Super Bowl 33 (1999) Denver 34 – Atlanta 19. Hanky panky in the late night hours by Falcons safety Eugene Robinson has him arrested for solicitation of a prostitute. After being awarded the Bart Starr award for “high moral character” earlier in the day, Robinson, a married father of two, caps his Super Bowl eve by offering a female undercover cop $40 for oral sex. His bust reverberates through the pregame discussions and when Robinson gets toasted on an 80 yard Elway bomb, his fate is sealed as a Super Bowl villain who feel prey to the bright lights of the big game.
Super Bowl 34 (2000) St. Louis 23 – Tennessee 16. Titans receiver Andre Dyson stretches out for a game tying touchdown as time expires, only to be tackled a yard short of the endzone by Mike Jones, capping a thriller.
Super Bowl 35 (2001) Baltimore 34 – New York Giants 7. Ravens QB Trent Dilfer finds WR Brandon Stokley for a tone-setting breakaway TD early. I hosted a snow covered cookout with Giants fans. At a certain point in the third quarter everyone had fallen asleep except me. I had to wake everyone up to see replays of Ron Dixon’s 99 yard kickoff return, which was the only Giants score.
Super Bowl 36 (2002) New England 20 – St. Louis 17. Pats Adam Vinatieri with that clutch 48 yard game winner. But ya gotta remember Brady on that last drive with no timeouts. Great game and I feel nostalgic for the days of the Pats as loveable underdogs.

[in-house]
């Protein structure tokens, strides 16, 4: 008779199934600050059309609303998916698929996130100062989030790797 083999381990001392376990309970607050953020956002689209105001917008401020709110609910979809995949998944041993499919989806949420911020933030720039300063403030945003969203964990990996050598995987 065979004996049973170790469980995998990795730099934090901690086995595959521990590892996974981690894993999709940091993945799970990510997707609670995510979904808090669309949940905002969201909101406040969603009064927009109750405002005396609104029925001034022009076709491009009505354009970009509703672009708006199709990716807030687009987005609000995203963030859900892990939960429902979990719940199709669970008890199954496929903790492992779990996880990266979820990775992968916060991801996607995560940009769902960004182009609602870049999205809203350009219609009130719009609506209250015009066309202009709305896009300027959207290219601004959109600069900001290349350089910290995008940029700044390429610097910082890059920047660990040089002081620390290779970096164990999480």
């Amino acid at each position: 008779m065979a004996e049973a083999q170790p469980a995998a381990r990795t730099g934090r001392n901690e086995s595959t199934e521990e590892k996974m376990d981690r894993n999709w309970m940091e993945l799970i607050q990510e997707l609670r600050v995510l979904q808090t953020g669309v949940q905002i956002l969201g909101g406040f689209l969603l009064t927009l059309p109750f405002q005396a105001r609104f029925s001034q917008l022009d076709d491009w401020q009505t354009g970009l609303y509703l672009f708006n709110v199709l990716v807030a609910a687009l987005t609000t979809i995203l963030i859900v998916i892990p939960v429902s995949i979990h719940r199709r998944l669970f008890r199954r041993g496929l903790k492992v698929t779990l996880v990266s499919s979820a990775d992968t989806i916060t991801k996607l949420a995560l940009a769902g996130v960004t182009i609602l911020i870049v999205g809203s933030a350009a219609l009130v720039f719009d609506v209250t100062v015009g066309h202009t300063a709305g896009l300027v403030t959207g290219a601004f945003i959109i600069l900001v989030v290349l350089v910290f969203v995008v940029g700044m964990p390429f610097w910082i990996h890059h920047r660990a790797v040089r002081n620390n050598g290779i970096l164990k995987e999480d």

Super Bowl 37 (2003) Tampa Bay 48 – Oakland 21. In another disturbing example of pre Super Bowl partying gone awry, Raiders pro bowl center Barrett Robbins goes AWOL in Tijuana the day before the game (in San Diego), losing track of where and who he was in an alcohol-fueled bipolar episode. Unable to attend team functions he is sent home before the game. Backup Adam Treu is pushed around by Warren Sapp and company all game, as the Raiders are defeated while wondering why their offensive anchor wasn’t there.
Super Bowl 38 (2004) New England 32 – Carolina 29. After a great game-tying drive by the Panthers with 1:08 left, play of the game was a boneheaded kick out of bounds by Carolina kicker Jim Kasay. Starting at the 40 after the ensuing penalty gave the Pats plenty of time to maneuver Vinatieri into position for another Super Bowl winning kick.
Super Bowl 39 (2005) New England 24 – Philadelphia 21. Eagles QB Donovan McNabb throws up before an attempted fourth quarter drive and is strangely flat and unemotional while attempting in vain to lead his team.
Super Bowl 40 (2006) Pittsburgh 21 – Seattle 10. Steelers cement it on a trick play as wideout and former QB Antwan Randel-El catches a lateral and flings it 43 yards for a TD to Hines Ward.
Super Bowl 41 (2007) Indianapolis 29 – Chicago 17. Bears return ace Devin Hester returns the opening kickoff for a touchdown exactly as I predicted he would. It all happened so blazingly fast it seemed like Billy Joel was still singing the national anthem. It meant the game would be competitive for at least the first half; thanks to Rex Grossman’s interceptions it would last no longer.
Super Bowl 42 (2008) New York Giants 17 – New England 14. In the greatest moment in Super Bowl history, David Tyree on a 3rd-and-16 miracle, catches the ball with his fingertips against his helmet while folded backwards over the defender Rodney Harrison. Eli Manning had been getting pinballed around the pocket prior to making the pass. The winning drive caps an unexpected and thrilling clutch performance that is a huge life-memory for any Giants fan. Three days laster I get to see the Vince Lombardi trophy ride down Broadway in the arms of Michael Strahan.
Super Bowl 43 (2009) Pittsburgh 27 – Arizona 23. In the most incredible individual effort in Super Bowl history, Steelers LB James Harrison rambles the entire length of the field – 100 yards for an interception TD, flattening the entire Cardinal offense one by one, to turn the momentum to the Steelers before halftime.
About the Author
Written by Mark Reichman